If you were to go by the recent coverage of the Epic v. Apple decision, you would think California District Court Judge Yvonne Gonzalez Rogers provided Epic Games a categorical win against the tech giant Apple. Some publications even claim that this decision forecloses Apple's ability to impose its commission on third-party developers. However, the court's ruling did nothing close to that. Instead, it gave Apple a relatively swift slap on the wrist for preventing Epic from steering its customers to alternative payment methods outside the App Store, while largely upholding Apple's ability to charge fees for using apps purchased in its App Store. Hence, this decision does very little to prevent Apple from imposing its fees on smaller companies.
Epic—the creator of the popular gaming app Fortnite—sued Apple for imposing fees on consumers' in-app purchases when they had downloaded Epic's games on Apple devices. Epic alleged that such a practice violated both state and federal antitrust laws. Apple’s fee system is complicated. First, it applies to some goods (like games) but not others (like stocks). Second, it affects some developers of digital goods (like many game developers) and not others (like the streaming giants). Third, it's 30% for some purchases, 15% for others—unless one of several exceptions applies. And it's paid by innovative app developers across the country.
Because 99.64% of smartphones have iOS (Apple) or Android (Google) operating systems and use Apple and Google’s app store platforms, those two companies have immense market power, making the fees they charge third-party app developers akin to a tax. What developer could hope to have a successful product if they target only that 0.36% of the market not controlled by these two companies? If Apple and Google deny an app company access to their platforms, that company, in effect, has no practical recourse. And even if Apple and Google give a developer's app access to their platforms, the developer must agree to their respective fees and developer guidelines.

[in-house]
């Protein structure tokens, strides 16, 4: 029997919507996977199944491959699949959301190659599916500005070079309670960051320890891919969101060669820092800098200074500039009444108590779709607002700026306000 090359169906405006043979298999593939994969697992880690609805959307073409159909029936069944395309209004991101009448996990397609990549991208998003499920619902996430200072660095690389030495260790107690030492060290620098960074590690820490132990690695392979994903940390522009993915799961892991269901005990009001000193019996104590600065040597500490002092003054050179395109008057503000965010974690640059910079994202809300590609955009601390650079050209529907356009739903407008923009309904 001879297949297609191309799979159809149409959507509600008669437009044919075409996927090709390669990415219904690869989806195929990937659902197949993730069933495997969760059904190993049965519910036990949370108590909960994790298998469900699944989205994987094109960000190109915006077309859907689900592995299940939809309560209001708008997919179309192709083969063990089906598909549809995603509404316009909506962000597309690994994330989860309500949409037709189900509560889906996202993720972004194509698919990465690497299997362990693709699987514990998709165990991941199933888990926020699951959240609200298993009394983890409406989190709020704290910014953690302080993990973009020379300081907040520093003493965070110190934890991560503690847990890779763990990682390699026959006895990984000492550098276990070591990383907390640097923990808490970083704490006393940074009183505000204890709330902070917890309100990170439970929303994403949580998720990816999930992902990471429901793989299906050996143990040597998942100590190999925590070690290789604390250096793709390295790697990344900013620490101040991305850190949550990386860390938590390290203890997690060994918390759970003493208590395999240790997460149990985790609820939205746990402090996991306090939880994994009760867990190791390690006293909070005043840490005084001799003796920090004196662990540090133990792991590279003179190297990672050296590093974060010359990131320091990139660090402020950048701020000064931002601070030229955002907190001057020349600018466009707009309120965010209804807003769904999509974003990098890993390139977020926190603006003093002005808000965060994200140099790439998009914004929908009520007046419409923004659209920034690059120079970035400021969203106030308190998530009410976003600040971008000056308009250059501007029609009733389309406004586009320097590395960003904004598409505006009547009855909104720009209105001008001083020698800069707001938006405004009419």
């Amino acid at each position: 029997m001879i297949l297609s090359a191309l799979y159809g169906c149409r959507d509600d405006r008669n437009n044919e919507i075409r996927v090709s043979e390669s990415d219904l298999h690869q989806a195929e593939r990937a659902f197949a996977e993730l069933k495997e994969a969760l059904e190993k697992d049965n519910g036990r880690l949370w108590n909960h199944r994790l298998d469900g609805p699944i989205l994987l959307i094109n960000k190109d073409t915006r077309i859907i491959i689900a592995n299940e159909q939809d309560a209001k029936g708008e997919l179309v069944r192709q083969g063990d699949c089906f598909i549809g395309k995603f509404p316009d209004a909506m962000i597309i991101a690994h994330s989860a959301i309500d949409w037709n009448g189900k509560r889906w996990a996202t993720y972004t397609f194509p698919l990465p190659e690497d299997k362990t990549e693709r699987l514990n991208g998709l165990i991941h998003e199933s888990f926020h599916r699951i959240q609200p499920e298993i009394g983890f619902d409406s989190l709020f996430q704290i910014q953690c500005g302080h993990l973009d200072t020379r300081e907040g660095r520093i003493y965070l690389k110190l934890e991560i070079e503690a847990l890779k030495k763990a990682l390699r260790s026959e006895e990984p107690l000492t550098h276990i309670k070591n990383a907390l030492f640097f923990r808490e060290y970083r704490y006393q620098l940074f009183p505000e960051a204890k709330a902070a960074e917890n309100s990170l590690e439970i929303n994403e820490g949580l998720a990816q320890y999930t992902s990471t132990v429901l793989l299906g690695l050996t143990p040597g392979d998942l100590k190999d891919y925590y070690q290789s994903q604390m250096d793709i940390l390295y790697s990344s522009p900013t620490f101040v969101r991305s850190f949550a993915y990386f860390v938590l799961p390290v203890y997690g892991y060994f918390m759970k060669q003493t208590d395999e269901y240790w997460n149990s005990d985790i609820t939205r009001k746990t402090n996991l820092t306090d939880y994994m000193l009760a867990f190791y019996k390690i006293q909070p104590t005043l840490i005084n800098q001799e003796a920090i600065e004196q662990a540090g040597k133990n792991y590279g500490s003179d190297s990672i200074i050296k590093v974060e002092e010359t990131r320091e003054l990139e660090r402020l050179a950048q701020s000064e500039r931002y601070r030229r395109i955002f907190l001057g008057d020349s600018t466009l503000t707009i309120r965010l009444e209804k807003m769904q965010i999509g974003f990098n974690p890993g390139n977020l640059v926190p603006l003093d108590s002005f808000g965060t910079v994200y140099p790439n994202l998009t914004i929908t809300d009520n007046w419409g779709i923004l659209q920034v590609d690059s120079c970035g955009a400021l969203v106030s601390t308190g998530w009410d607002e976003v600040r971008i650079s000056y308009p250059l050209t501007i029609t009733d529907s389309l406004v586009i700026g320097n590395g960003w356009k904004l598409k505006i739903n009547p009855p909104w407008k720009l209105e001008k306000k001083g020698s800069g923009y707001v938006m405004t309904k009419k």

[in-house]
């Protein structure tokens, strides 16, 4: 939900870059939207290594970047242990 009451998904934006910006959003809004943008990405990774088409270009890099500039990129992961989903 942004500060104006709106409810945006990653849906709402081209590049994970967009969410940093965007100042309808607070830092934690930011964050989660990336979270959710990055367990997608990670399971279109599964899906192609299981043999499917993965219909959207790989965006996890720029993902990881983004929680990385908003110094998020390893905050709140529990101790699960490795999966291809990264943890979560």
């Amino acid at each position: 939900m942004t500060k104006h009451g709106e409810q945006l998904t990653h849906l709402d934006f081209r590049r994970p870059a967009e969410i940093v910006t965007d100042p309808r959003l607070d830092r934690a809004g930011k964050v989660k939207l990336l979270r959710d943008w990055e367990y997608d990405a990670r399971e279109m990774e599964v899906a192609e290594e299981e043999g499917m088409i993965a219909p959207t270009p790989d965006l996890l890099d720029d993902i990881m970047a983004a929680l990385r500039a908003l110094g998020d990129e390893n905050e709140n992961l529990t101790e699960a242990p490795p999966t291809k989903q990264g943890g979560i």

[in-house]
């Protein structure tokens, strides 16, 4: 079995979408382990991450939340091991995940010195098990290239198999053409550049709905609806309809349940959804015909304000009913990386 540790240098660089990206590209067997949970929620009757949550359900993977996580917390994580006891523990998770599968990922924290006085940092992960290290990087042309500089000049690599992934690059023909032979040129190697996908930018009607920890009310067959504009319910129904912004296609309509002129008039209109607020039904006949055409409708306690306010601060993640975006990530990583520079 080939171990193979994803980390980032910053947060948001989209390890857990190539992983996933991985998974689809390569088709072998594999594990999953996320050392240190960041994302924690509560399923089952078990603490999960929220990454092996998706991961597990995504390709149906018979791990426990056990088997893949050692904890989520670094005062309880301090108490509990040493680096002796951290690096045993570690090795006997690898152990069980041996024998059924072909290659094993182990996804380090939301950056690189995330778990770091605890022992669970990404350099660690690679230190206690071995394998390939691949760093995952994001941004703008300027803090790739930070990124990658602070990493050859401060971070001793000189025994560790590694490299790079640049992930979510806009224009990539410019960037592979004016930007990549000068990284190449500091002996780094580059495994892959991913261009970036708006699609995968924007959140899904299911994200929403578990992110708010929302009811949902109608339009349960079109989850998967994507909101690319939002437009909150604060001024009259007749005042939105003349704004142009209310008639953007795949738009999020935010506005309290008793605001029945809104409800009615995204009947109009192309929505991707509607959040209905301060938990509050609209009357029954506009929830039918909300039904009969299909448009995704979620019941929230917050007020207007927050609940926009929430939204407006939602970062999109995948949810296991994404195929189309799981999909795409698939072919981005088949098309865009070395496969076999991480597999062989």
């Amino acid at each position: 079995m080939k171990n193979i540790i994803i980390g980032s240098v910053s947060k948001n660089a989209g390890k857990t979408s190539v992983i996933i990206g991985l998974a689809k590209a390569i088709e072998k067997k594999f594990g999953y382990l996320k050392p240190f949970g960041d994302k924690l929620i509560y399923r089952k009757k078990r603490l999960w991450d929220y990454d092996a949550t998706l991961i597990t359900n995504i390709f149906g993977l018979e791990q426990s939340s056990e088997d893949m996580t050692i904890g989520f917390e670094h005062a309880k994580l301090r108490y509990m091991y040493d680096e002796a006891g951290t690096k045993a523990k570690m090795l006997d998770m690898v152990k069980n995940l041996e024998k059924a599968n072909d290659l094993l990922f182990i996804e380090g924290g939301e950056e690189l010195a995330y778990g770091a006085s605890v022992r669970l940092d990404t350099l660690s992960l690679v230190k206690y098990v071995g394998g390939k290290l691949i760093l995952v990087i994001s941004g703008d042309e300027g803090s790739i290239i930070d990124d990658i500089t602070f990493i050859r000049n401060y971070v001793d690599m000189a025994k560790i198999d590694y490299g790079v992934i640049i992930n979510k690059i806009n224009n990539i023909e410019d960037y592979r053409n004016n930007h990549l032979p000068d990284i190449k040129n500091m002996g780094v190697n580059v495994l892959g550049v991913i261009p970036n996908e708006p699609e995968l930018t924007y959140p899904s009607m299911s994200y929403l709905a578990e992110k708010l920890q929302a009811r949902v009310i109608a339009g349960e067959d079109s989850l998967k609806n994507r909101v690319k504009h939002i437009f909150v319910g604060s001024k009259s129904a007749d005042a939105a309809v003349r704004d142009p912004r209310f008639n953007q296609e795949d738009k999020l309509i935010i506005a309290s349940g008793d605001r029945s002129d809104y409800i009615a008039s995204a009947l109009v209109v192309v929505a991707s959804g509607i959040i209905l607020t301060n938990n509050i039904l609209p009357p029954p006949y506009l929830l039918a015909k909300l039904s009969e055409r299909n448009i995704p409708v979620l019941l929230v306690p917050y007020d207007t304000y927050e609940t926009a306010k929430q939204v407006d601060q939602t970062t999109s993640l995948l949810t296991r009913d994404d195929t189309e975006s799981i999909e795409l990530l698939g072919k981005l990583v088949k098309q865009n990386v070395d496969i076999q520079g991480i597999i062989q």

Apple's App Store also presents an interesting conundrum because, unlike Google, Apple does not allow for other app stores or payment systems on its devices. As a result, developers must not only rely on Apple's code, but they must also agree to its terms to use only its payment system that imposes Apple’s commission. Even with this precedent, if a developer disagrees with any of Apple's terms, Apple is entitled to deny that developer access to 113 million iPhone users (almost 50% of the U.S. smartphone market).
Now that a federal court has endorsed app stores charging fees (barring a different result on appeal), Congress should take up the issue to provide clarity. Senators Richard Blumenthal (D-CT), Marsha Blackburn (R-TN), and Amy Klobuchar (D-MN) are attempting to do so with the Open App Markets Act, which aims to promote app store competition and combat anticompetitive conduct. According to press releases from the co-authoring senators, the bill seeks to set "fair, clear, and enforceable rules to protect competition and strengthen consumer protections within the app market." For example, Section 3(a) of the Act would outlaw Apple and Google from requiring that developers use their payment systems to access their respective platforms. These legislators intend for the Act to provide third-party developers with some leverage to challenge large app store platforms' practices, including the fees they charge.
Although Apple is now notifying developers of that alternative payment methods are available, Apple can change its mind at any time, even after the Epic v. Apple decision. Hence, barring a contrary result on appeal, the only way to prevent dominant app store platforms from charging fees is for Congress to step in.
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